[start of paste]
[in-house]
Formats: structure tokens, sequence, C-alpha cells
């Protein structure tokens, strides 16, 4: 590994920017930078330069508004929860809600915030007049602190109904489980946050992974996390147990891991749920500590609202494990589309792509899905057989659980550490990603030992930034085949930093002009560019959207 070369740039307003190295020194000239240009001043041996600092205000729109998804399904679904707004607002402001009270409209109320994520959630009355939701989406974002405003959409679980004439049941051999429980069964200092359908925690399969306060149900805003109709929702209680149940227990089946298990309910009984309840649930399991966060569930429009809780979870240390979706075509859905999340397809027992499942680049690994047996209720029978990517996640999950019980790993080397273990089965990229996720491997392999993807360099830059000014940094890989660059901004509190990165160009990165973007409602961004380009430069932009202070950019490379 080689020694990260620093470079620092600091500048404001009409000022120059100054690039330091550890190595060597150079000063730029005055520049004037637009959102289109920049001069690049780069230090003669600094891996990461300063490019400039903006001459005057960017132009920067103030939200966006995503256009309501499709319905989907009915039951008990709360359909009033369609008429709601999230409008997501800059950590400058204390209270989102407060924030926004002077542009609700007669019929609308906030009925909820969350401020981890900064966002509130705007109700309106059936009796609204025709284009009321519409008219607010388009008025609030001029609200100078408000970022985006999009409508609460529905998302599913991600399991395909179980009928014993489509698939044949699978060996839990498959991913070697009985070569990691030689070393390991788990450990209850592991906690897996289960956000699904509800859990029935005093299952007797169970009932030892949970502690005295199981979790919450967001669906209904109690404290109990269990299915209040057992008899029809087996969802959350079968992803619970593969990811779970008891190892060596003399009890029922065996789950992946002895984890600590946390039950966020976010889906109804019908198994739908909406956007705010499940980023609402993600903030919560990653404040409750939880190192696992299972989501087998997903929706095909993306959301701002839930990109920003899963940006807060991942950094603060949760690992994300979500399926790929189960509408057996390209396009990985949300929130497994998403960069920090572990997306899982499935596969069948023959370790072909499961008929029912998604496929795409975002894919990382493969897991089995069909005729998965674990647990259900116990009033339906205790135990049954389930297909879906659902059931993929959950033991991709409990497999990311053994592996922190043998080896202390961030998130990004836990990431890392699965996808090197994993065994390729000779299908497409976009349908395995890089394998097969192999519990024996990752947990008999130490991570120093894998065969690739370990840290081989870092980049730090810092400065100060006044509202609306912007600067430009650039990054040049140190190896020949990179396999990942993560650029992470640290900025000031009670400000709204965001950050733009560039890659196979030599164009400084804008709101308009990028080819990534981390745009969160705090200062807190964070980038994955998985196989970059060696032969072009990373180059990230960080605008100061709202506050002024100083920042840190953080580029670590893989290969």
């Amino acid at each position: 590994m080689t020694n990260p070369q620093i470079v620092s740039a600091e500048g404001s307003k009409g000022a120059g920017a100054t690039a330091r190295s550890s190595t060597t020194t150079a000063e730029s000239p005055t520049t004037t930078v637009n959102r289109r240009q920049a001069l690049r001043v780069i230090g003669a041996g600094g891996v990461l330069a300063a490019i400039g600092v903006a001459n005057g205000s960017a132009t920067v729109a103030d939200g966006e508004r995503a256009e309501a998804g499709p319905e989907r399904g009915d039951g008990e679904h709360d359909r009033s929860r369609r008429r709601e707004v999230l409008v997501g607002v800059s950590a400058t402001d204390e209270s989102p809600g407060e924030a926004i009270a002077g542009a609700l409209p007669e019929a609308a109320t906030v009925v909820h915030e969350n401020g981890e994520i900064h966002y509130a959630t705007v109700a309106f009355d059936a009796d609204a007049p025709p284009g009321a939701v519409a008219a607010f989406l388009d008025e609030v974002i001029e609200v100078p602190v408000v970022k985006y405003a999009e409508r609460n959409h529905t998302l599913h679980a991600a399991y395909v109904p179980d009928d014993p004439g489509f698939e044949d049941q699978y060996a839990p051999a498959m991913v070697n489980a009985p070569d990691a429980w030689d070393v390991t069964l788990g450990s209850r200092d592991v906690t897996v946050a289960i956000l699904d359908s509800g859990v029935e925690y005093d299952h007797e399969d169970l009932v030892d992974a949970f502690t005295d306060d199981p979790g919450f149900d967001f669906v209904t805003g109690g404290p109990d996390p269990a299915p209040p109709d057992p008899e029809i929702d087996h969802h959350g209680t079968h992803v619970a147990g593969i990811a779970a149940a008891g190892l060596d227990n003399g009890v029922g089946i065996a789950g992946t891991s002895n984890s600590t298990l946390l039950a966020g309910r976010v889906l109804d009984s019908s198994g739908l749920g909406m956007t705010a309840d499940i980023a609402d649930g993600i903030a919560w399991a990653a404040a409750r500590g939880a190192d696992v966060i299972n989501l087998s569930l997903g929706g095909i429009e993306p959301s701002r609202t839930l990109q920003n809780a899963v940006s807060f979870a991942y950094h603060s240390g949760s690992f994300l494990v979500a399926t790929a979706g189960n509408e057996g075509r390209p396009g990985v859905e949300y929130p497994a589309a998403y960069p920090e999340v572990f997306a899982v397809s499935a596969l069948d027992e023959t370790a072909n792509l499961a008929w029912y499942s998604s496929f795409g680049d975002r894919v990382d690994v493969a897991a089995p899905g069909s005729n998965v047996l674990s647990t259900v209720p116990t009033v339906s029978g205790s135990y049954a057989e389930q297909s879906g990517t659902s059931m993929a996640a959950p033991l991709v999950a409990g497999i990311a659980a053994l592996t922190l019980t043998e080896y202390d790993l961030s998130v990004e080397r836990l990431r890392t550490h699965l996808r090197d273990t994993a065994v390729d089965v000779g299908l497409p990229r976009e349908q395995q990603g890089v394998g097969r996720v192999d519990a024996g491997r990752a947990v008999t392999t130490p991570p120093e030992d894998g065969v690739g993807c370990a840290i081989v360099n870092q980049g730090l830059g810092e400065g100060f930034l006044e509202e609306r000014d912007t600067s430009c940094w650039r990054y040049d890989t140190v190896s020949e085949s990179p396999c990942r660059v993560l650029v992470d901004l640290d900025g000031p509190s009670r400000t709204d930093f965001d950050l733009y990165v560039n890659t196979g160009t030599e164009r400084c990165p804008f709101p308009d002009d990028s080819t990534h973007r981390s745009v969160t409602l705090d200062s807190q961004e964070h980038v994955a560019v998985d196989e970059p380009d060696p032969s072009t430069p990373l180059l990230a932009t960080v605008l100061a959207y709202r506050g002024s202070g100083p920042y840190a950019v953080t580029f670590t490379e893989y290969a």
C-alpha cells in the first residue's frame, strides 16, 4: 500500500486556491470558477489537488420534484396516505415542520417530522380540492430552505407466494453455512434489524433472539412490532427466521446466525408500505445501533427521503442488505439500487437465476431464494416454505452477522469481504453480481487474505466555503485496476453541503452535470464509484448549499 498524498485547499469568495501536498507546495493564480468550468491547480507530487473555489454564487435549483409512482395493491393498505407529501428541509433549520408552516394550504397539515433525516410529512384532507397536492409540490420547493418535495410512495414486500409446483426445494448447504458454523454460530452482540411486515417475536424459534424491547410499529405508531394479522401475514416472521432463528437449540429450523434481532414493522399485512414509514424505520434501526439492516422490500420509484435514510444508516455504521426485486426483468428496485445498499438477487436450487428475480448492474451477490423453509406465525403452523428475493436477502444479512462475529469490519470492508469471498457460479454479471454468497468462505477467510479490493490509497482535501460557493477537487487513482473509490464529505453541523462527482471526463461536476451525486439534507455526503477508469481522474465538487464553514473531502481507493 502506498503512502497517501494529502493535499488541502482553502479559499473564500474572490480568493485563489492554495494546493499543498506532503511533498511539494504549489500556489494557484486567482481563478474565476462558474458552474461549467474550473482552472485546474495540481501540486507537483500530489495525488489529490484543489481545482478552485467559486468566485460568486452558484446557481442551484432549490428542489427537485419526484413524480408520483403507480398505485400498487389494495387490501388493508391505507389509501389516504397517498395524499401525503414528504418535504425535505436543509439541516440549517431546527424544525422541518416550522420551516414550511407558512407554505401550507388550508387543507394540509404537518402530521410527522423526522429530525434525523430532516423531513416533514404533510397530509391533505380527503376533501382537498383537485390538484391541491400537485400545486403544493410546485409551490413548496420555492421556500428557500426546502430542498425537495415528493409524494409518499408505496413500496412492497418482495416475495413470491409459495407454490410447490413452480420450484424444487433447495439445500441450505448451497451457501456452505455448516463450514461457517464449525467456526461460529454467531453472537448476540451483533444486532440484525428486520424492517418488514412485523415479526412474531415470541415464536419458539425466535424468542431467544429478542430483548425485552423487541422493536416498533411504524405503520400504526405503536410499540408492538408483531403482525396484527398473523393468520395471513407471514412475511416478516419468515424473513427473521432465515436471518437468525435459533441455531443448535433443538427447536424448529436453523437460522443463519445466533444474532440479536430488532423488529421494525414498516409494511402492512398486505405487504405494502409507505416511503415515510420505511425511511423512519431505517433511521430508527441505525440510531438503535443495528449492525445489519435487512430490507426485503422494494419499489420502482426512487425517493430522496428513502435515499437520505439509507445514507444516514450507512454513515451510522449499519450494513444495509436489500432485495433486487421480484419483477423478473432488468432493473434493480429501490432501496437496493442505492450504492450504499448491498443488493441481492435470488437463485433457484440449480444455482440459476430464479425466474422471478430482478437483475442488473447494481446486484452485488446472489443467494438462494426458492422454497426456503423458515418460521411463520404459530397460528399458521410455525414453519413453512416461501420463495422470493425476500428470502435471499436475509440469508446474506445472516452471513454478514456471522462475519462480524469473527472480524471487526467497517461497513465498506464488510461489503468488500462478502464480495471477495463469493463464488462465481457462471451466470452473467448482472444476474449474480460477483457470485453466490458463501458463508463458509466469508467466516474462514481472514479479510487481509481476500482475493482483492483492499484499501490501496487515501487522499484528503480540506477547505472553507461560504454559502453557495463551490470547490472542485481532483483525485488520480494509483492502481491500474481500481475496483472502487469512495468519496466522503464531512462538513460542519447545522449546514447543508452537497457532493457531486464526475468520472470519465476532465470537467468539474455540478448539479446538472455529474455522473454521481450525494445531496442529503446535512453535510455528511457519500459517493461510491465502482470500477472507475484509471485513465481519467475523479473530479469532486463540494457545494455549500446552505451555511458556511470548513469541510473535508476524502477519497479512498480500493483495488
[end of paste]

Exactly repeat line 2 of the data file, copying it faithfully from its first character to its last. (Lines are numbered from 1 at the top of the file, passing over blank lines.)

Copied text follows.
Formats: structure tokens, sequence, C-alpha cells